Caryl Churchill’s Serious Money at the Shaw Festival

David Schurmann as Greville Todd and Graeme Somerville as Billy Corman

We are enthusiastic about the Shaw Festival’s decision two years ago to put on contemporary plays in its new Studio Theatre space, and we feel badly for anyone who skipped Caryl Churchill’s 1987 play Serious Money.  We saw it just before it finished its short run in the Shaw Festival’s 2010 season– probably too short a run, as our show was sold out.

Serious Money was a highly sensory experience, with rapid-fire dialogue, intense choreography, rhyming lines delivered rap-style, and more than one scene in which the actors were all talking at once — this in a performing space with the audience on all four sides. The story didn’t unfold as it might in a conventional narrative play; instead it emerged, one might say, through a series of collage-like scenes. But it was a good story, and the overall effect was enervating, not overwhelming. We have new-found respect for director Eda Holmes, who kept it all together (and seems to have served as her own choreographer).

The crowd goes wild at the London Stock Exchange. The fake money was left on the stage at the end of the show, and folks in the audience, who had to walk across it to get out, snatched up the bills as souvenirs.

The plot turned on one of our favorite topics, investment fraud, also the subject of some of our favorite books (Anthony Trollope’s The Way We Live Now, Tom Wolfe’s Bonfire of the Vanities) and plays (David Mamet’s Glengarry Glen Ross). And in fact Serious Money‘s shakers and movers at the London stock market are close relatives of Tom Wolfe’s “masters of the universe” (bond traders on Wall Street), right down to their profane, grandiose vocabulary.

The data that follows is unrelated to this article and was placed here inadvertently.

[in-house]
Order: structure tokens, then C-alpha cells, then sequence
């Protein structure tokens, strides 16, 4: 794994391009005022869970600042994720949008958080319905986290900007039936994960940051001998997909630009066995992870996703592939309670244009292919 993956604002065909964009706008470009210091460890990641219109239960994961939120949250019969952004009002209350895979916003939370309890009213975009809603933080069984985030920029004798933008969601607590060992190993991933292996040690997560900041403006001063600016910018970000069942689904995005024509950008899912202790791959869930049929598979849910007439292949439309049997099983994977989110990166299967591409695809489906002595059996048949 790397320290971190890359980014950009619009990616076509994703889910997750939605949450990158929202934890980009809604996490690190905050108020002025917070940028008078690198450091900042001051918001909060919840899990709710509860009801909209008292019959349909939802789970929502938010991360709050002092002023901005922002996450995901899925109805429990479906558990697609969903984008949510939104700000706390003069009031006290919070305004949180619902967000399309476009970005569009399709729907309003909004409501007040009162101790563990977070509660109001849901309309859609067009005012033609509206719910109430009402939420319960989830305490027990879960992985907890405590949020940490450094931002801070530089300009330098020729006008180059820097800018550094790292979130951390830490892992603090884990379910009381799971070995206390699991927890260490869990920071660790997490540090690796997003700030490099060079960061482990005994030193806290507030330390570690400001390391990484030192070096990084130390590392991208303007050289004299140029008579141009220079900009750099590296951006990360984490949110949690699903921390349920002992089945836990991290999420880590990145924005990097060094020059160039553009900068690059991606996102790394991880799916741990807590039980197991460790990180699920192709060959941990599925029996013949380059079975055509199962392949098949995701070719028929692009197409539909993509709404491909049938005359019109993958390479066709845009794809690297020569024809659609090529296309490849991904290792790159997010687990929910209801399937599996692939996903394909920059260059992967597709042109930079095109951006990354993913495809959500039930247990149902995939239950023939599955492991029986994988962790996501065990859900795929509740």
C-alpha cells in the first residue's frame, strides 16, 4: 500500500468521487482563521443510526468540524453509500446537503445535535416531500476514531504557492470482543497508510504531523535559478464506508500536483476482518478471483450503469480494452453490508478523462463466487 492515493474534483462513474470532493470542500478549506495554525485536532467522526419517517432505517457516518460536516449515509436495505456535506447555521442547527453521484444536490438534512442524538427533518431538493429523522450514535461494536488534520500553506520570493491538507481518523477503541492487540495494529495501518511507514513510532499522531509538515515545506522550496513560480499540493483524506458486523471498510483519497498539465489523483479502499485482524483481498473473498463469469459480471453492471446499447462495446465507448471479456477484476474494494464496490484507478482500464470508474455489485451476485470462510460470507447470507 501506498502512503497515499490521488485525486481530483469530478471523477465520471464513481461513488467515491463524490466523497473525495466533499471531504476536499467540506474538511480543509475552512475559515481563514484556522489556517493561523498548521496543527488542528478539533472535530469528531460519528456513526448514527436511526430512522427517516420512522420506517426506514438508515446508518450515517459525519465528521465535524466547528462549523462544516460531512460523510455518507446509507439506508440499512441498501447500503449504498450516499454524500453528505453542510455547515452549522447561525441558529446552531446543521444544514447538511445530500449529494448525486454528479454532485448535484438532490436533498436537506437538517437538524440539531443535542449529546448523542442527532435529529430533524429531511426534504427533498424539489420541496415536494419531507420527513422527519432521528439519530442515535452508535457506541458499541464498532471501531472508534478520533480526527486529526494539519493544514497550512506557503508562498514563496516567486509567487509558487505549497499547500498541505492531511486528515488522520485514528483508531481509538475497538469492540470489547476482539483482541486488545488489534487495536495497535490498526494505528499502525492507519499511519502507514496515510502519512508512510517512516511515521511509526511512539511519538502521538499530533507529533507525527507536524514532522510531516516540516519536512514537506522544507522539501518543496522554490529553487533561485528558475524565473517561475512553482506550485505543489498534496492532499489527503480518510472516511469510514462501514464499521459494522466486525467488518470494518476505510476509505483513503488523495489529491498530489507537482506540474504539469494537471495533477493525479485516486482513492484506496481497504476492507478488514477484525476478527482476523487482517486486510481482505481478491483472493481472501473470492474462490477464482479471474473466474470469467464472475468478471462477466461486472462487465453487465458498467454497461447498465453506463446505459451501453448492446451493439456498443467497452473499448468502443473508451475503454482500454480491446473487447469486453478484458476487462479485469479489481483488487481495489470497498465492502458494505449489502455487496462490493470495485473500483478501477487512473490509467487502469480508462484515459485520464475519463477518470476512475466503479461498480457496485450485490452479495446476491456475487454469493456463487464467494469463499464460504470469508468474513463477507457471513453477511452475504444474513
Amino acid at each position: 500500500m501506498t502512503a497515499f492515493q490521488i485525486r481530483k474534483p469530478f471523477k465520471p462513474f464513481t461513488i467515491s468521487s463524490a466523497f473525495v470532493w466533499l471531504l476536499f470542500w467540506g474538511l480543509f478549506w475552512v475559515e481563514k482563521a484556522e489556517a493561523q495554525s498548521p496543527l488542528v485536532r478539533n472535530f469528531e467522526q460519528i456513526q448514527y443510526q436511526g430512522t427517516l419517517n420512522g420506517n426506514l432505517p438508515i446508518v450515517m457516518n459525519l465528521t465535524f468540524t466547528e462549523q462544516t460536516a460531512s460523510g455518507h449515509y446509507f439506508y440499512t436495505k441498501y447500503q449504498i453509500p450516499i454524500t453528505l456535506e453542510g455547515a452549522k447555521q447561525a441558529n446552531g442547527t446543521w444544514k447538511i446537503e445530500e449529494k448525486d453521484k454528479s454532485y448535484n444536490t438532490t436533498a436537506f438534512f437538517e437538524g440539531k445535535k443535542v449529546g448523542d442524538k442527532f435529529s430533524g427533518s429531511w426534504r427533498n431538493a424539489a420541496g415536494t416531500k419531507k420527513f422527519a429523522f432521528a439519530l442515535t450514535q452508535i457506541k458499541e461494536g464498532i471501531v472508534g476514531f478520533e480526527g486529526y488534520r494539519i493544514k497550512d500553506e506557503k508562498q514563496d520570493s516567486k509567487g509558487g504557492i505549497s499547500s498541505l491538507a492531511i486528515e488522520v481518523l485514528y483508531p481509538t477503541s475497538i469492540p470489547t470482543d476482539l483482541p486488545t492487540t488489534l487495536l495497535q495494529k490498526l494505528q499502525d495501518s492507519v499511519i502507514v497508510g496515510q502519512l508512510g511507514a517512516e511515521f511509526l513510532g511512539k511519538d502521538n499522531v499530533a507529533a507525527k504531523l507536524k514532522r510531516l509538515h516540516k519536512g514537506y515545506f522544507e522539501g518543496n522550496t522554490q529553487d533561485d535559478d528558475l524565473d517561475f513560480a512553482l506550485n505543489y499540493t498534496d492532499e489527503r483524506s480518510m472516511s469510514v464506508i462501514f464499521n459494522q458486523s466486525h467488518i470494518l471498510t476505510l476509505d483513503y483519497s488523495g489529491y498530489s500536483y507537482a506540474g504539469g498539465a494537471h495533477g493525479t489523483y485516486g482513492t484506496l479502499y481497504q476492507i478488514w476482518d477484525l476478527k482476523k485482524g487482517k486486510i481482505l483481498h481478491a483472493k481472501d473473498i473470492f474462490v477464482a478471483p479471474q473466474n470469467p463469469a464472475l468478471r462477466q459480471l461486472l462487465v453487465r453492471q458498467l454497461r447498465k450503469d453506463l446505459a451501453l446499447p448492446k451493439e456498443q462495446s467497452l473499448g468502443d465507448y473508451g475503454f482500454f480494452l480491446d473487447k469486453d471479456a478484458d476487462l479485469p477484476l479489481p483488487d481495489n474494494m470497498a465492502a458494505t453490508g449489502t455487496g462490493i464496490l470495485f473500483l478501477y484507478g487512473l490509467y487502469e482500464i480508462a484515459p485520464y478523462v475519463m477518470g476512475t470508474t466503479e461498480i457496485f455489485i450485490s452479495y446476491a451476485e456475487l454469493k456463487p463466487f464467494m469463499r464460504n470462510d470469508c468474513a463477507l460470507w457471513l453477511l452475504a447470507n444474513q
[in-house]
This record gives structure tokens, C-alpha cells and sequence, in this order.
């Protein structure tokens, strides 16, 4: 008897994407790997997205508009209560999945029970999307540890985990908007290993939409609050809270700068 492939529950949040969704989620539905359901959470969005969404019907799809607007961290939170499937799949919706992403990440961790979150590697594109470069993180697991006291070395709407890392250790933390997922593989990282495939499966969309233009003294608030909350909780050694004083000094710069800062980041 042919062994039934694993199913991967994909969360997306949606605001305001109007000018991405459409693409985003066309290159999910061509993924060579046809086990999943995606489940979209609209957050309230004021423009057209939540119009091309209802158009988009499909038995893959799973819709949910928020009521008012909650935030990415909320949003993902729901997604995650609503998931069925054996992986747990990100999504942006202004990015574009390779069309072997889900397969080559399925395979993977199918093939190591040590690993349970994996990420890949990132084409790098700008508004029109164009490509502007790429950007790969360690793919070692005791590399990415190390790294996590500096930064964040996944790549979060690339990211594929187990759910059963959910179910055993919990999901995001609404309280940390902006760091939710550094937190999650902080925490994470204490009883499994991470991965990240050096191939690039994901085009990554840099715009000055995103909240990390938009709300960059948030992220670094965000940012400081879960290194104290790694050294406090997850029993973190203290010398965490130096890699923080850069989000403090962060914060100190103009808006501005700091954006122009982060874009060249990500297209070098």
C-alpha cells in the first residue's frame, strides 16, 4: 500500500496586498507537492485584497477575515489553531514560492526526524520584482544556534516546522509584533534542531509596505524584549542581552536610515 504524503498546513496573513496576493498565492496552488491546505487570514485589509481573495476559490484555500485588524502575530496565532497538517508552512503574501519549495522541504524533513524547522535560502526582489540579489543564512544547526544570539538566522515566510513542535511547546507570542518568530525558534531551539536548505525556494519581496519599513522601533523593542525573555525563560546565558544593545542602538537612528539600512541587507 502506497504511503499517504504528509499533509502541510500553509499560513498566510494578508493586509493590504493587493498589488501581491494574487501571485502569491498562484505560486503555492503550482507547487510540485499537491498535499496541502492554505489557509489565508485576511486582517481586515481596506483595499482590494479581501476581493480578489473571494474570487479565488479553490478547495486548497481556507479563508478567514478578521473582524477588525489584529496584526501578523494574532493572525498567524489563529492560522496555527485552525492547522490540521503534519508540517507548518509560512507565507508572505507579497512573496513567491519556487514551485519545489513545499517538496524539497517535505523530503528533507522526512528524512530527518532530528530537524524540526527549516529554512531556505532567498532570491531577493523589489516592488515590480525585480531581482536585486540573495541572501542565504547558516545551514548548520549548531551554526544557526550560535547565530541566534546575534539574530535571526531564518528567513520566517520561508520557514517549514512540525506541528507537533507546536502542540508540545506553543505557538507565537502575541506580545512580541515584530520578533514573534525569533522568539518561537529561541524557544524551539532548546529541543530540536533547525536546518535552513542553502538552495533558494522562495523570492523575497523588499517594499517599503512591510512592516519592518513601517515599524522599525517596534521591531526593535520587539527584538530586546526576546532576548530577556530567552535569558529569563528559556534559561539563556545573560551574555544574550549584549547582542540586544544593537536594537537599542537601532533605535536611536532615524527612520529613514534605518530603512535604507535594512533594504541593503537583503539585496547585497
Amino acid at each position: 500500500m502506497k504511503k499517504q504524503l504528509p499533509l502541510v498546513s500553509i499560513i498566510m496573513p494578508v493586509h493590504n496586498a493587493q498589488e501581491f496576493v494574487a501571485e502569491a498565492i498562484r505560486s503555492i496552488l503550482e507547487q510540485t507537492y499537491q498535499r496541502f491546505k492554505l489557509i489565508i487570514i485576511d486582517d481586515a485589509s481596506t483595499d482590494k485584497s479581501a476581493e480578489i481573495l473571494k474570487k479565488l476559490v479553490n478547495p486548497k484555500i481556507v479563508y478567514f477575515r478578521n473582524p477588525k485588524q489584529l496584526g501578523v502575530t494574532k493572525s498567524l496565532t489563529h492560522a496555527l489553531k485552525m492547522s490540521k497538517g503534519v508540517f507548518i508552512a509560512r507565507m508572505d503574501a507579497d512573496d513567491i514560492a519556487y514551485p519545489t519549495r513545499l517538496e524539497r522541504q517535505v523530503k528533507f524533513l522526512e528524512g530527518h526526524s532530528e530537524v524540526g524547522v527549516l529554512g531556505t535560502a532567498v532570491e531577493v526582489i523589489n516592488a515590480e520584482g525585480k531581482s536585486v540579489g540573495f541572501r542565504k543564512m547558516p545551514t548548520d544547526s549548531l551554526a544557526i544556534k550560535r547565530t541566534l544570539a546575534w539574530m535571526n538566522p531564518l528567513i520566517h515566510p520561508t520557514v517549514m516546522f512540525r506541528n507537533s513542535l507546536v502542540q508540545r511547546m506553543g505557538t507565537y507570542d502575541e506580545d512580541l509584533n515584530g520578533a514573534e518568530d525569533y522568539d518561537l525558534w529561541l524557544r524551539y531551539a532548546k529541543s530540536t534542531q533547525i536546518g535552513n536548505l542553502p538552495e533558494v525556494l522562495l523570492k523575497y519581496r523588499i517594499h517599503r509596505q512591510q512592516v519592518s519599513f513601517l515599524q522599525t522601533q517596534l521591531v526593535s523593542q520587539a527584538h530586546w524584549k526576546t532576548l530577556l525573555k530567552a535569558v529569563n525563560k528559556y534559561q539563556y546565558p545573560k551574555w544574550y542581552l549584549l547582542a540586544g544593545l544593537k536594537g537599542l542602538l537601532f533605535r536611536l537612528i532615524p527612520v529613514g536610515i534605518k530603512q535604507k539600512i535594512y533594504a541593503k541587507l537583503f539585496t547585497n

We’d seen most of the actors in Serious Money in relatively staid, Shaw-era drawing-room comedies.  It was good to see them loosen up as characters in a more rambunctious social environment, especially Graeme Somerville, as Corman, the corporate predator; Marla McLean, as Scilla, the rich girl who tries to figure out what her brother was up to before he got himself killed; and Nicolá Correia-Damude, as the captivating Latin American investment mogul Jacinta Condor. (Most of the actors played two or three roles; seeing any play requires suspension of disbelief from the audience, and this one required more than usual.)  We were, unfortunately, once again reminded why we don’t think Ken James Stewart, who plays the murdered brother and other roles, is a convincing actor. All in all, though, we were very thoroughly entertained.


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